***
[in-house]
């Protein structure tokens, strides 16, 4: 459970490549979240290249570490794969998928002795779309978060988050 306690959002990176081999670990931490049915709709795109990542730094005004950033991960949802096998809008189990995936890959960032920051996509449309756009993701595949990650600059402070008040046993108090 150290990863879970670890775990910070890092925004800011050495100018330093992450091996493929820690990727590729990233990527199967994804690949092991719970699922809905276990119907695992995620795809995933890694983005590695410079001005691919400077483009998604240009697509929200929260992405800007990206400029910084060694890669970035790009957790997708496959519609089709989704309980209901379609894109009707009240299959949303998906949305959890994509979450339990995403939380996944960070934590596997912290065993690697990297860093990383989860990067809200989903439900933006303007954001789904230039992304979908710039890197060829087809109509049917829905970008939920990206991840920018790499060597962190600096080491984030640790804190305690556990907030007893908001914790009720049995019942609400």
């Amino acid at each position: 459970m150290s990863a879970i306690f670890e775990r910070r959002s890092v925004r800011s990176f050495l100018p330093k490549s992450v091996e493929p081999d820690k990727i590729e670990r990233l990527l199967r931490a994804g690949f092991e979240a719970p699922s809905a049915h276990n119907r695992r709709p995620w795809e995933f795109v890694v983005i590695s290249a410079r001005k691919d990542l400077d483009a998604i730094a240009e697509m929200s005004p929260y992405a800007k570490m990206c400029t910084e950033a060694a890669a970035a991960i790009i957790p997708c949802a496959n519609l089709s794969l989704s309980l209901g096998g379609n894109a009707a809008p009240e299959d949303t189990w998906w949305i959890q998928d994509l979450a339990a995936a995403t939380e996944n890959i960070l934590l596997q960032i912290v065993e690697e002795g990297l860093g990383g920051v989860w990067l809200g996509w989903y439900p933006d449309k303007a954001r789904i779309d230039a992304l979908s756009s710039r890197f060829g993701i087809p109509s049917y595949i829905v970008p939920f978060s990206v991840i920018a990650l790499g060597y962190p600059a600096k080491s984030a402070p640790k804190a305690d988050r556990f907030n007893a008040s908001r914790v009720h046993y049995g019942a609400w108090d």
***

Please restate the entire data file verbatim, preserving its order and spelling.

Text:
[in-house]
């Protein structure tokens, strides 16, 4: 459970490549979240290249570490794969998928002795779309978060988050 306690959002990176081999670990931490049915709709795109990542730094005004950033991960949802096998809008189990995936890959960032920051996509449309756009993701595949990650600059402070008040046993108090 150290990863879970670890775990910070890092925004800011050495100018330093992450091996493929820690990727590729990233990527199967994804690949092991719970699922809905276990119907695992995620795809995933890694983005590695410079001005691919400077483009998604240009697509929200929260992405800007990206400029910084060694890669970035790009957790997708496959519609089709989704309980209901379609894109009707009240299959949303998906949305959890994509979450339990995403939380996944960070934590596997912290065993690697990297860093990383989860990067809200989903439900933006303007954001789904230039992304979908710039890197060829087809109509049917829905970008939920990206991840920018790499060597962190600096080491984030640790804190305690556990907030007893908001914790009720049995019942609400």
């Amino acid at each position: 459970m150290s990863a879970i306690f670890e775990r910070r959002s890092v925004r800011s990176f050495l100018p330093k490549s992450v091996e493929p081999d820690k990727i590729e670990r990233l990527l199967r931490a994804g690949f092991e979240a719970p699922s809905a049915h276990n119907r695992r709709p995620w795809e995933f795109v890694v983005i590695s290249a410079r001005k691919d990542l400077d483009a998604i730094a240009e697509m929200s005004p929260y992405a800007k570490m990206c400029t910084e950033a060694a890669a970035a991960i790009i957790p997708c949802a496959n519609l089709s794969l989704s309980l209901g096998g379609n894109a009707a809008p009240e299959d949303t189990w998906w949305i959890q998928d994509l979450a339990a995936a995403t939380e996944n890959i960070l934590l596997q960032i912290v065993e690697e002795g990297l860093g990383g920051v989860w990067l809200g996509w989903y439900p933006d449309k303007a954001r789904i779309d230039a992304l979908s756009s710039r890197f060829g993701i087809p109509s049917y595949i829905v970008p939920f978060s990206v991840i920018a990650l790499g060597y962190p600059a600096k080491s984030a402070p640790k804190a305690d988050r556990f907030n007893a008040s908001r914790v009720h046993y049995g019942a609400w108090d």